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The Necessity of Social Control

The Necessity of Social Control

ISTVÁN MÉSZÁROS
Foreword by John Bellamy Foster
Copyright Date: 2015
Published by: NYU Press,
Pages: 328
https://www.jstor.org/stable/j.ctt1287jpj
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  • Book Info
    The Necessity of Social Control
    Book Description:

    As John Bellamy Foster writes in his foreword to the present book, "István Mészáros is one of the greatest philosophers that the historical materialist tradition has yet produced. His work stands practically alone today in the depth of its analysis of Marx's theory of alienation, the structural crisis of capital, the demise of Soviet-style post-revolutionary societies, and the necessary conditions of the transition to socialism. His dialectical inquiry into social structure and forms of consciousness-a systematic critique of the prevailing forms of thought-is unequaled in our time."

    Mészáros is the author of magisterial works likeBeyond CapitalandSocial Structures of Forms of Consciousness, but his work can seem daunting to those unacquainted with his thought. Here, for the first time, is a concise and accessible overview of Mészáros's ideas, designed by the author himself and covering the broad scope of his work, from the shortcomings of bourgeois economics to the degeneration of the capital system to the transition to socialism.

    eISBN: 978-1-58367-541-0
    Subjects: Political Science

Table of Contents

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  1. Front Matter
    (pp. 1-4)
  2. Table of Contents
    (pp. 5-8)
  3. Foreword
    (pp. 9-22)
    John Bellamy Foster

    István mészáros is one of the greatest philosophers that the historical materialist tradition has yet produced. His work stands practically alone today in the depth of its analysis of Marx’s theory of alienation, the structural crisis of capital, the demise of Soviet-style post-revolutionary societies, and the necessary conditions of the transition to socialism. His dialectical inquiry into social structure and forms of consciousness— a systematic critique of the prevailing forms of thought—is unequaled in our time. No less a historical figure than Hugo Chávez referred to him as the “pathfinder” of twenty-first century socialism.¹

    The present book grew out...

  4. 1. The Necessity of Social Control
    (pp. 23-51)

    In the deeply moving final pages of one of his last works Isaac Deutscher wrote:

    The technological basis of modern society, its structure and its conflicts are international or even universal in character; they tend toward international or universal solutions. And there are the unprecedented dangers threatening our biological existence. These, above all, press for the unification of mankind, which cannot be achieved without an integrating principle of social organization. … The present ideological deadlock and the social status quo hardly serve as the basis either for the solution of the problems of our epoch or even for mankind’s survival....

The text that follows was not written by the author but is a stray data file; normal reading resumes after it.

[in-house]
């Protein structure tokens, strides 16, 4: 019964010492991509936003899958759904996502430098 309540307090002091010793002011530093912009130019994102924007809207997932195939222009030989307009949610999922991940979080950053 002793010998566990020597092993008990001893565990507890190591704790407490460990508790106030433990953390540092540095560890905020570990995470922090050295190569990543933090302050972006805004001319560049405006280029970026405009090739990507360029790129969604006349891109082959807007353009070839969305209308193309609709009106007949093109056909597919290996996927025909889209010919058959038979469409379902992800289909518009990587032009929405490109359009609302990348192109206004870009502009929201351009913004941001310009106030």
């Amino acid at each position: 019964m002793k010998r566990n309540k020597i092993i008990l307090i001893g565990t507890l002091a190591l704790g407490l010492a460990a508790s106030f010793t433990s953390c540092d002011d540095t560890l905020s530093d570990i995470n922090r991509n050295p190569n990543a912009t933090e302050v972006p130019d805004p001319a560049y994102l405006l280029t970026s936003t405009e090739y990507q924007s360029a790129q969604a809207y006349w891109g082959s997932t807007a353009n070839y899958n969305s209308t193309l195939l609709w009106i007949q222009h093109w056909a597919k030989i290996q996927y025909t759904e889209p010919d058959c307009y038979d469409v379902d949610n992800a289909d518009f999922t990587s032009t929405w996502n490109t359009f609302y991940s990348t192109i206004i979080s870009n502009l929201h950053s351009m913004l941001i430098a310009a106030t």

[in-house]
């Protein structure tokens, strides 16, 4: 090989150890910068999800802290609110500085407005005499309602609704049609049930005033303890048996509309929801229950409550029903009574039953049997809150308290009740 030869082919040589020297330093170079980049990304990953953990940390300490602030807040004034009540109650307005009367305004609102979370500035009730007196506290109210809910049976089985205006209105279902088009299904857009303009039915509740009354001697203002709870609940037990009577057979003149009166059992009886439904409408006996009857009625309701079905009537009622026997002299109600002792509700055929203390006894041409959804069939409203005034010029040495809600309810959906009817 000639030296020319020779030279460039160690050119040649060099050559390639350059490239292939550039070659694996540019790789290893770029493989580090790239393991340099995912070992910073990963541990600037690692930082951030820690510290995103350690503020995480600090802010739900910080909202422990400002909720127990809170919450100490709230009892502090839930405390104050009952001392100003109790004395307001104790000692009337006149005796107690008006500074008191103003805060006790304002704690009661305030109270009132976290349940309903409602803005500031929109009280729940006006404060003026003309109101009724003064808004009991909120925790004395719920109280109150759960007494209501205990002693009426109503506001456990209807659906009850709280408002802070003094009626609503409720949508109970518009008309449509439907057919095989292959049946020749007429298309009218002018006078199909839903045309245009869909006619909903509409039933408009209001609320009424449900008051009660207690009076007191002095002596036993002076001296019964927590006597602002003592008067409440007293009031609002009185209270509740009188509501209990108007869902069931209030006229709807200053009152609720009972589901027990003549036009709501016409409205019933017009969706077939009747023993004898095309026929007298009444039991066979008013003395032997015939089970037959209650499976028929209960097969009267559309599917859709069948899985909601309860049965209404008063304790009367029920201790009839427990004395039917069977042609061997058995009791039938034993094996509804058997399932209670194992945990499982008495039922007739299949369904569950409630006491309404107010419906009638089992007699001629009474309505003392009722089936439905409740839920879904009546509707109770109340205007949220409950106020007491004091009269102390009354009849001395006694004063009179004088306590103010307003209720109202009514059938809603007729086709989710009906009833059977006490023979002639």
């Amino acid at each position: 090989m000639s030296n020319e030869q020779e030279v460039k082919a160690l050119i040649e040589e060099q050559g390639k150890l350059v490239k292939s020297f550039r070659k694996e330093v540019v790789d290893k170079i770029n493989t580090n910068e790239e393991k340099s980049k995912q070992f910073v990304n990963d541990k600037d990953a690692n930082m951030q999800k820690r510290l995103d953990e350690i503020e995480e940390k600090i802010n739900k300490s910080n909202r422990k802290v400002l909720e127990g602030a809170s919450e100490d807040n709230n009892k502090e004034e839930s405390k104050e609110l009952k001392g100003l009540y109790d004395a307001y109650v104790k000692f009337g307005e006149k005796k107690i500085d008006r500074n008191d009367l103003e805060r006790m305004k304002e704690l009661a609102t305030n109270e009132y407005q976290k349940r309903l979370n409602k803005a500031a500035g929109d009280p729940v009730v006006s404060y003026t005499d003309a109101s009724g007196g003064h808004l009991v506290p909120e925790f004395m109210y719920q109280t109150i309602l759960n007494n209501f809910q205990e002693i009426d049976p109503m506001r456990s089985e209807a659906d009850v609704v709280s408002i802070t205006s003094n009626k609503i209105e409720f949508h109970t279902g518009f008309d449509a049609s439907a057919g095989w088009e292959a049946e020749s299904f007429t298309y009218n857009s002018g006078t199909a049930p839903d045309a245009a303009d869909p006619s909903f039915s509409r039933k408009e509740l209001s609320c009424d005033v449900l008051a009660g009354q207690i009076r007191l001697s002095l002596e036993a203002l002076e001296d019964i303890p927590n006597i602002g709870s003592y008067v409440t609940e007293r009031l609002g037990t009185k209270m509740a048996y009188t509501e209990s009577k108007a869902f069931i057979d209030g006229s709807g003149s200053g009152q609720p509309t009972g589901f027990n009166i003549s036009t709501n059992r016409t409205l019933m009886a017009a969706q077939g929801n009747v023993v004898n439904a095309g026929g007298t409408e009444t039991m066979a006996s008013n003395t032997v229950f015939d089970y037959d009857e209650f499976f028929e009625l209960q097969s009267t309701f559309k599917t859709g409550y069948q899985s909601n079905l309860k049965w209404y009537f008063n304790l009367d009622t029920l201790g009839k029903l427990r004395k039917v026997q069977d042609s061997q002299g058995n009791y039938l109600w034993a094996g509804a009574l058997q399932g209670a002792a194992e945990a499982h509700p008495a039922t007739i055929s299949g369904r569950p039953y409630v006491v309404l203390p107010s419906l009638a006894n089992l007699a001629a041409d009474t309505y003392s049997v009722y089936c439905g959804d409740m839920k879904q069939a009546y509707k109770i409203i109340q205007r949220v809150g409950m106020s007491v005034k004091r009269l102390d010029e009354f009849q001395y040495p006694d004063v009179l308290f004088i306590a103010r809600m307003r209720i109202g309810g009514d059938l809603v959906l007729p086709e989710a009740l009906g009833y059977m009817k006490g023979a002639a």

5. 2. Marxism Today
    (pp. 52-62)

    Radical Philosophy: You met Sartre in 1957. Why did you decide to write a book on him?²³

    István Mészáros: I always felt that Marxists owed a great debt to Sartre because we live in an age in which the power of capital is overbearing, where, significantly, the commonplace platitude of politicians is that “there is no alternative,” whether you think of Mrs. Thatcher, or Gorbachev, who endlessly repeated the same until he had to find out, like Mrs. Thatcher, that after all there had to be an alternative to both of them. But it goes on and on, and if...

  6. 3. Causality, Time, and Forms of Mediation
    (pp. 63-79)

    3.1.1 / The most problematical aspect of the capital system, notwithstanding its incommensurable power as a mode of social metabolic control, is its total inability toaddress causes as causes, no matter how serious their implications in the longer run.24This is not a transient phenomenon—historically surmountable—but an irremediable structural dimension of the expansion-oriented capital system that in its necessary remedial actions must seek solutions to all problems and contradictions generated within its framework by adjustments made strictly at the level ofeffects and consequences.

    Relative limits of the system are those that can be overcome by progressively...

  7. 4. The Activation of Capital’s Absolute Limits
    (pp. 80-91)

    Every system of social metabolic reproduction has its intrinsic or absolute limits which cannot be transcended without changing the prevailing mode of control into a qualitatively different one.34When such limits are reached in the course of historical development, it becomes imperative to transform the established order’s structural parameters—or, in other words, its objective “practical premises”—which normally circumscribe the overall margin of adjustment of the reproductive practices feasible under the circumstances. To do so means subjecting to a fundamental critical scrutiny nothing less than the historically given society’s most basic practical orienting principles and their instrumental/institutional corollaries. For...

  8. 5. The Meaning of Black Mondays (and Wednesdays) 1995 Postscript to “The Present Crisis”
    (pp. 92-96)

    A few weeks after the completion of this article—to be precise: on Monday, October 21, 1987—we were entertained with the spectacle of a big tumble on the world’s stock exchanges.⁴⁴ This must have been part of the “healthy continuation of economic expansion,” since it happened so soon after that reassuring statement made by the U.S. Federal Reserve governor at the time, Robert Heller. The aftermath of this event was also very interesting, and to the world of big business no doubt also reassuring. For the governments of the capitalistically advanced countries instituted some binding measures and the corresponding...